Clown: What is the opinion of Pythagoras concerning wild fowl?

Malvolio: That the soul of our grandam might happily inhabit a bird.

– William Shakespeare, Twelfth Night, IV.ii

THIS SELDOM REMEMBERED quotation forms the epigraph to one of Tristram Stuart’s chapters, and expresses the complexity and scope of his work. For The Bloodless Revolution is far more than merely a study of the Western vegetarian movement’s history. It is about the encounter between two civilisations, driven by colonialism and commerce, but often intricate and tender, sometimes painful, frequently exhilarating. Within Indian culture, many thoughtful Westerners, including soldiers, administrators and merchants, found spiritual riches lacking in their increasingly mechanistic and ‘progress’-driven society. Within Western culture, many thoughtful Indians, including anti-colonialists, were inspired by scientific rationalism and the principle of individual freedom under the rule of law.

In their encounter with Indian culture, Europeans of the early modern and industrial eras did not merely discover something different and ‘new’, but revisited an aspect of their own civilisation that had been buried and suppressed. This is perhaps the most important theme of Stuart’s book, vegetarianism itself being one of many practical responses to this encounter. Among Hindus and Jains, the main philosophical justification for the vegetarian diet is the doctrine of ahimsa, or non-injury: to avoid unnecessary harm to other forms of life. For, as the Jain seer Mahavira proclaimed, “Nonviolence and kindness to all living beings is kindness to oneself.” The spiritual intuition that all life is interconnected forms the basis of Indian philosophy, but it is also part of the West’s cultural inheritance, as the example of Pythagoras illustrates. Reincarnation, or more properly the transmigration of souls, is an expression of interconnectedness and a justification for practices associated with ahimsa, including vegetarianism.

The idea that the soul, which is the essence of life in Indian culture, could reincarnate from human to animal and back, gives us good reason to treat animals with respect. To Westerners, this ‘Indian’ idea was (and for some still is) alien, for it challenges the separation of humanity and nature promoted by mainstream Judaeo-Christianity and mechanistic secular rationalism. Indeed, in the West ideas of continual ‘progress’ and ‘growth’ and innate human superiority – anthropocentrism, or human-centredness – are far older than the Judaeo-Christian tradition. Yet from classical antiquity onwards there has been another well-trodden path. As we have seen, Pythagoras believed in transmigration: he is even said to have recognised in the face of a dog a long-lost human friend. The theme of interconnectedness inspired St Francis of Assisi and his followers, the Jewish Kabbalists and the Sufi mystics of Islam, the Cathars and Anabaptists, the Romantics, High Tories, anarchists and early socialists and the various strands of ecological thinking today. And, from ancient Athens to modern San Francisco, vegetarianism has been a part of this alternative Western worldview.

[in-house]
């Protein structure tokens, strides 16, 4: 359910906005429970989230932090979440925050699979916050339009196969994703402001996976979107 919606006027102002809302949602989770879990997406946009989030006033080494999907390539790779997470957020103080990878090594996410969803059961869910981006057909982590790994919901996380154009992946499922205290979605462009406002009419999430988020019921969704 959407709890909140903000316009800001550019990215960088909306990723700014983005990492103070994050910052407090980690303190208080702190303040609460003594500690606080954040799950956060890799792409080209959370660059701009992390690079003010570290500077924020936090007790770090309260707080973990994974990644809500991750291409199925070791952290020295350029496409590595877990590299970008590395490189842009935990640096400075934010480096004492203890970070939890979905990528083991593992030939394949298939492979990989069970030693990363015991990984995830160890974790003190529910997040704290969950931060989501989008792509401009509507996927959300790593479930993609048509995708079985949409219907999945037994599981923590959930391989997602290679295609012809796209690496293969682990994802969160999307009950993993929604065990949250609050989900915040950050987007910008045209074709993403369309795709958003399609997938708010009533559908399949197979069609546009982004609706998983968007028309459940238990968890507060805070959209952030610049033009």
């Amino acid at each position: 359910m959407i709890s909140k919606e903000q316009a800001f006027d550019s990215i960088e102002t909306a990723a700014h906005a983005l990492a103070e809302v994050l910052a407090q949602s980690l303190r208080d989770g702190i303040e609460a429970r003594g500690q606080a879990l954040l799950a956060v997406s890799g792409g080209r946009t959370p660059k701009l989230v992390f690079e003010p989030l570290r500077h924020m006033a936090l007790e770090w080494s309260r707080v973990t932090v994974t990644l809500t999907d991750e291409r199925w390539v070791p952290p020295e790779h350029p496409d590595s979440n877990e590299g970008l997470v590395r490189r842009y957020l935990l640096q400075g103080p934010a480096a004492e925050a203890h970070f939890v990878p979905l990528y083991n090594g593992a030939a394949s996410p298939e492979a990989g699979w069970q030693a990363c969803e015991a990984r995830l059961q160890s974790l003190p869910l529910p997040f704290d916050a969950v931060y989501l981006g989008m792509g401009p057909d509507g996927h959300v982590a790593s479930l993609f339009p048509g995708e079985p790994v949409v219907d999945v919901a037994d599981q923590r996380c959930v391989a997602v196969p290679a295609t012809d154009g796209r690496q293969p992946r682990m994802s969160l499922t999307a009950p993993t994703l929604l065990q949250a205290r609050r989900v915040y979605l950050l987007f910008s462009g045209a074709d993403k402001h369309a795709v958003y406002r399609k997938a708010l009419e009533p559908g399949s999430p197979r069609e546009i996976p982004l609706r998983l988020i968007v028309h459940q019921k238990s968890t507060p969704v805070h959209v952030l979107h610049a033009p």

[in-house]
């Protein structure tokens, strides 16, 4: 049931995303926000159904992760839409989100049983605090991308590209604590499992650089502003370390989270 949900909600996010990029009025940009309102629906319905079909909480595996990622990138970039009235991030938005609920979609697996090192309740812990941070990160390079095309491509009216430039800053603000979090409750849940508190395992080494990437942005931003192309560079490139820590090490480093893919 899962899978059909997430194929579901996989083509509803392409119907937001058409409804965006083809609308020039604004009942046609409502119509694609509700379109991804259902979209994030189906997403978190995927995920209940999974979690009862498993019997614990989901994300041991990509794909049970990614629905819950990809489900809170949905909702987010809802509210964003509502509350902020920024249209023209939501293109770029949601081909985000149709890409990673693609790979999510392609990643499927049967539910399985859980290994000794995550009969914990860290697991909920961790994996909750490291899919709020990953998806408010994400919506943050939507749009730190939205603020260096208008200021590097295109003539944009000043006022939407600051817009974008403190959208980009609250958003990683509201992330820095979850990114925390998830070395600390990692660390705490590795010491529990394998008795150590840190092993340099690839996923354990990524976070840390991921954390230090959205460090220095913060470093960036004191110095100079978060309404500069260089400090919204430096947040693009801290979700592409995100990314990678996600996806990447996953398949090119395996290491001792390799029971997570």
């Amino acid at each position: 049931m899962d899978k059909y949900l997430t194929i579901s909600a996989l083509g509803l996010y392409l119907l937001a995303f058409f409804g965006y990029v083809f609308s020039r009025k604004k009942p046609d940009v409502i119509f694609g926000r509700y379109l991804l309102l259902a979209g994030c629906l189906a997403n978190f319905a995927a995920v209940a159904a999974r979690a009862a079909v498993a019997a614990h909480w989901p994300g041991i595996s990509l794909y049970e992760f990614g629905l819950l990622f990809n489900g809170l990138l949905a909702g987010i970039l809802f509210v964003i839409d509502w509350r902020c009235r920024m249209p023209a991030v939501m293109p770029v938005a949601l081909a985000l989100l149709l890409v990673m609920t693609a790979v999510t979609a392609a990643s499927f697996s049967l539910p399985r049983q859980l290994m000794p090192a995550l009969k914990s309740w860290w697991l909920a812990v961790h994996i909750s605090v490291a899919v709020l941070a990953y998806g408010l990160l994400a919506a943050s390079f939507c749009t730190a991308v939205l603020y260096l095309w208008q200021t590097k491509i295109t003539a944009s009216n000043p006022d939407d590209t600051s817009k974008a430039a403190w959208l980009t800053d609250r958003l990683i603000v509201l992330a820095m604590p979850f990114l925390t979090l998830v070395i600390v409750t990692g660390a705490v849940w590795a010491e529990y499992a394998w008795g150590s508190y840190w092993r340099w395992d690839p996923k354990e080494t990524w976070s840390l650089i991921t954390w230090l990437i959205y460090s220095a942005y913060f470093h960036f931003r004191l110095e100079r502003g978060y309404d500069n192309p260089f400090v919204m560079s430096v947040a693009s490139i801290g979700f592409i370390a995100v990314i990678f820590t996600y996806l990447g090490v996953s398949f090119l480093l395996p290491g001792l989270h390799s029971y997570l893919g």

The Bloodless Revolution helps us to understand that the relationship between ‘the West’ and ‘India’ is less one of polarisation and opposition, and more one of overlap and continuity. Thus, in 19th-century New England, Thoreau read the Bhagavadgita and Upanishads and learned that rights extended well beyond the narrow human realm. Gandhi, in turn, was empowered by Thoreau’s belief in civil disobedience to defeat oppressive rulers or iniquitous laws. He therefore transformed the doctrine of ahimsa into a philosophy and practice of ‘nonviolent nonco-operation’ which was instrumental in ending British rule, and which in turn was to inspire Martin Luther King.

Stuart’s book is a veritable feast of information, anecdotes and meetings with remarkable men and women. It reminds us, as humans, that we are truly a part of nature, but that our reasoning powers give us responsibilities towards other creatures – and, of course, towards the planet. When we modify our diet and reduce our ecological impact, we are not ‘returning to nature’ but going forward to it. We are uniting spiritual intuition with scientific reason, and rational self-interest with concern for all forms of life. The Bloodless Revolution reminds us that we have the strength to move away from relationships of dominance – from anthropocentrism to colonialism. It is a remarkable achievement.

Aidan Rankin’s book The Jain Path: Ancient Wisdom for the West is published by O Books. He is on the National Council of the Theosophical Society.